Resolution: Discover the Delta in 2014.
Visit their website for a calendar of events, a Delta t-shirt and more.
Most residents of the Delta have been happy to be left alone for so long. With 5 county boundaries divvying up the region, “the Delta” is not the focus of any county’s economic development. California’s tourism promotion is divided between the Bay Area and the Central Valley (even “Gold Country” by State Parks). This strategy may not be the best for the future as the State is knocking on the door with the Bay Delta proposal.
Change may not be welcome, though it is inevitable. Two of the agencies that make up the Delta alphabet soup are collaborating with residents to develop a “Delta Brand”: the Delta Protection Commission and the Delta Conservancy. There are already some marketing efforts in various parts of the region–with a “farm trail” in Sacramento County and parts of Contra Costa County, and a hub of wineries in Clarksburg in Yolo County. These efforts may benefit from something coordinated region-wide.
You can read more about it in the article in the Stockton Record.
The California State Parks are celebrating their 150th anniversary in 2014. They are kicking off the celebratory year with 40 different hikes on New Years Day (January 1, 2014). I went on the website to see if any of them were at a state park in the Delta. The only Delta county with a hike is Sacramento, but both hikes were in Folsom. My curiosity was peaked: how many state parks are there in the Delta? Two. Brannan Island State Recreation Area offers day use and camping. The other park is Delta Shores and appears to be closed due to the state budget cuts.
There are 26 reviews of Brannan Island SRA on Yelp. Brannan Island is in Rio Vista in Solano County (about 30 minutes from Fairfield). Although there will not be an organized hike, the weather forecast suggests New Years Day is a good day to enjoy the park.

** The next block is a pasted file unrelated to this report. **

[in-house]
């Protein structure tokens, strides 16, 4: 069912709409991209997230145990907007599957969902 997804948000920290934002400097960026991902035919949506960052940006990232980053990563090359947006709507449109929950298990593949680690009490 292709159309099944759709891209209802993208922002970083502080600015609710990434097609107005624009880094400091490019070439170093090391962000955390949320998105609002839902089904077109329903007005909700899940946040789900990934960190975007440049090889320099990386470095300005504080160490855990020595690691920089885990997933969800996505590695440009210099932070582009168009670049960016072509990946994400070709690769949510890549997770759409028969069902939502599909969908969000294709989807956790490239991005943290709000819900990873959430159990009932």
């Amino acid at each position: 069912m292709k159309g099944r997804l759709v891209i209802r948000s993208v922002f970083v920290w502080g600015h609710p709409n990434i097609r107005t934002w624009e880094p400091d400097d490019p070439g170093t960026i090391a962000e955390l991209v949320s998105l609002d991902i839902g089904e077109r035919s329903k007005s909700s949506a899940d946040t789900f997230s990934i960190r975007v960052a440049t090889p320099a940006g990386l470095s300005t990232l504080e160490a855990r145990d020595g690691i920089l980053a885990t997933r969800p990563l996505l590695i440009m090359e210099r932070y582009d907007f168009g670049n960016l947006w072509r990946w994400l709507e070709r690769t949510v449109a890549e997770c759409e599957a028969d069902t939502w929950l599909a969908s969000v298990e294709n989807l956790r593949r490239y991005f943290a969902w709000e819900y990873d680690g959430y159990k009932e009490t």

I am a member of the Crocker Art Museum so I can pop in to see an exhibition, like the superb and disturbing “Emancipating the Past” by Kara Walker. As a tourist you can visit for $12, less if you are a senior or a student. It is a good value as the museum has recently expanded with an entire new building, a larger gift shop and a terrific cafe.
Kara Walker’s silhouette’s are in exciting exhibit at the Crocker through January 5, 2014.
The museum used to boast that it was the oldest art museum west of the Mississippi, but they do not mention this any longer in their materials. Maybe “oldest” suggests “musty”, whereas the collection is growing and up to date. It does include the foundation pieces that E.B and Margaret Crocker purchased on their European travels and bequeathed to Sacramento along with their elegant mansion. Judge E.B. Crocker was the brother of one of the railroad “big four” railroad barons that you may have read about if you had a decent history teacher. He did make his money from the railroad–as legal counsel to the Central Pacific Railroad. Fortunately for us, this railroad millionaire had taste.
The museum is open Tuesday through Sunday from 10-5 and open later on Thursdays until 9 p.m. Closed Mondays. 216 O Street, Sacramento (walking distance from Old Sacramento)